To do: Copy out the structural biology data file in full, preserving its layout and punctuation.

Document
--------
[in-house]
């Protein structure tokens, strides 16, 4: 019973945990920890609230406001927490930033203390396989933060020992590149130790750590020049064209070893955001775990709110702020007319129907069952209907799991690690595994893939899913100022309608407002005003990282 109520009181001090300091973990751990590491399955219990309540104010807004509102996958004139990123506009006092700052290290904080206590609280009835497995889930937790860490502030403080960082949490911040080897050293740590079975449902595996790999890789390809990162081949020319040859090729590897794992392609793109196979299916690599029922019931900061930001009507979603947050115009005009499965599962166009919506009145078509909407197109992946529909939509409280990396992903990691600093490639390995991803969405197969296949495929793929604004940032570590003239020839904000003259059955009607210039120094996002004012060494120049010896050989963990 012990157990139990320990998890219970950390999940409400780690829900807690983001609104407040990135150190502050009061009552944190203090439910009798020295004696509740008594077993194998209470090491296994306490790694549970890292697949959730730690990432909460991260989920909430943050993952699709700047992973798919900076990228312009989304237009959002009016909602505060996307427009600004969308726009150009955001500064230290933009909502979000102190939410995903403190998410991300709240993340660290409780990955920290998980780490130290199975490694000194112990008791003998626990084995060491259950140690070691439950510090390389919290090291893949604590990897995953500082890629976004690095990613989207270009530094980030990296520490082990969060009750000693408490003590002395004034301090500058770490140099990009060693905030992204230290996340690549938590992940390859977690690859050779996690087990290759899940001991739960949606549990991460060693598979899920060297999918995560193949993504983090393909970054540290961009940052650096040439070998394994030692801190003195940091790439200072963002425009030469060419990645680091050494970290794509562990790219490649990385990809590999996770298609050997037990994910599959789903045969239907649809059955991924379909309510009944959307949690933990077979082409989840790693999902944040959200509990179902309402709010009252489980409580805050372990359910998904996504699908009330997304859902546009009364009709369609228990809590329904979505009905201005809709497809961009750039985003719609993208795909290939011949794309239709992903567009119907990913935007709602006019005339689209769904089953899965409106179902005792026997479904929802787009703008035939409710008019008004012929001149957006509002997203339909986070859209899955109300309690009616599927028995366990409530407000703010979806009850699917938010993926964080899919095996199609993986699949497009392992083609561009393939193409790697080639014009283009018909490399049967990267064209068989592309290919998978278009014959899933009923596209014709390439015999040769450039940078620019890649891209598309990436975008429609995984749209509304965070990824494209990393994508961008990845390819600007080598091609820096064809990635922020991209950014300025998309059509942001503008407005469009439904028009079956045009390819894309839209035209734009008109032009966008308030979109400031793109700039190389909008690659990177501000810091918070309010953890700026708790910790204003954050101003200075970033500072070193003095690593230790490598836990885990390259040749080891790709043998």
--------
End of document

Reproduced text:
[in-house]
């Protein structure tokens, strides 16, 4: 019973945990920890609230406001927490930033203390396989933060020992590149130790750590020049064209070893955001775990709110702020007319129907069952209907799991690690595994893939899913100022309608407002005003990282 109520009181001090300091973990751990590491399955219990309540104010807004509102996958004139990123506009006092700052290290904080206590609280009835497995889930937790860490502030403080960082949490911040080897050293740590079975449902595996790999890789390809990162081949020319040859090729590897794992392609793109196979299916690599029922019931900061930001009507979603947050115009005009499965599962166009919506009145078509909407197109992946529909939509409280990396992903990691600093490639390995991803969405197969296949495929793929604004940032570590003239020839904000003259059955009607210039120094996002004012060494120049010896050989963990 012990157990139990320990998890219970950390999940409400780690829900807690983001609104407040990135150190502050009061009552944190203090439910009798020295004696509740008594077993194998209470090491296994306490790694549970890292697949959730730690990432909460991260989920909430943050993952699709700047992973798919900076990228312009989304237009959002009016909602505060996307427009600004969308726009150009955001500064230290933009909502979000102190939410995903403190998410991300709240993340660290409780990955920290998980780490130290199975490694000194112990008791003998626990084995060491259950140690070691439950510090390389919290090291893949604590990897995953500082890629976004690095990613989207270009530094980030990296520490082990969060009750000693408490003590002395004034301090500058770490140099990009060693905030992204230290996340690549938590992940390859977690690859050779996690087990290759899940001991739960949606549990991460060693598979899920060297999918995560193949993504983090393909970054540290961009940052650096040439070998394994030692801190003195940091790439200072963002425009030469060419990645680091050494970290794509562990790219490649990385990809590999996770298609050997037990994910599959789903045969239907649809059955991924379909309510009944959307949690933990077979082409989840790693999902944040959200509990179902309402709010009252489980409580805050372990359910998904996504699908009330997304859902546009009364009709369609228990809590329904979505009905201005809709497809961009750039985003719609993208795909290939011949794309239709992903567009119907990913935007709602006019005339689209769904089953899965409106179902005792026997479904929802787009703008035939409710008019008004012929001149957006509002997203339909986070859209899955109300309690009616599927028995366990409530407000703010979806009850699917938010993926964080899919095996199609993986699949497009392992083609561009393939193409790697080639014009283009018909490399049967990267064209068989592309290919998978278009014959899933009923596209014709390439015999040769450039940078620019890649891209598309990436975008429609995984749209509304965070990824494209990393994508961008990845390819600007080598091609820096064809990635922020991209950014300025998309059509942001503008407005469009439904028009079956045009390819894309839209035209734009008109032009966008308030979109400031793109700039190389909008690659990177501000810091918070309010953890700026708790910790204003954050101003200075970033500072070193003095690593230790490598836990885990390259040749080891790709043998």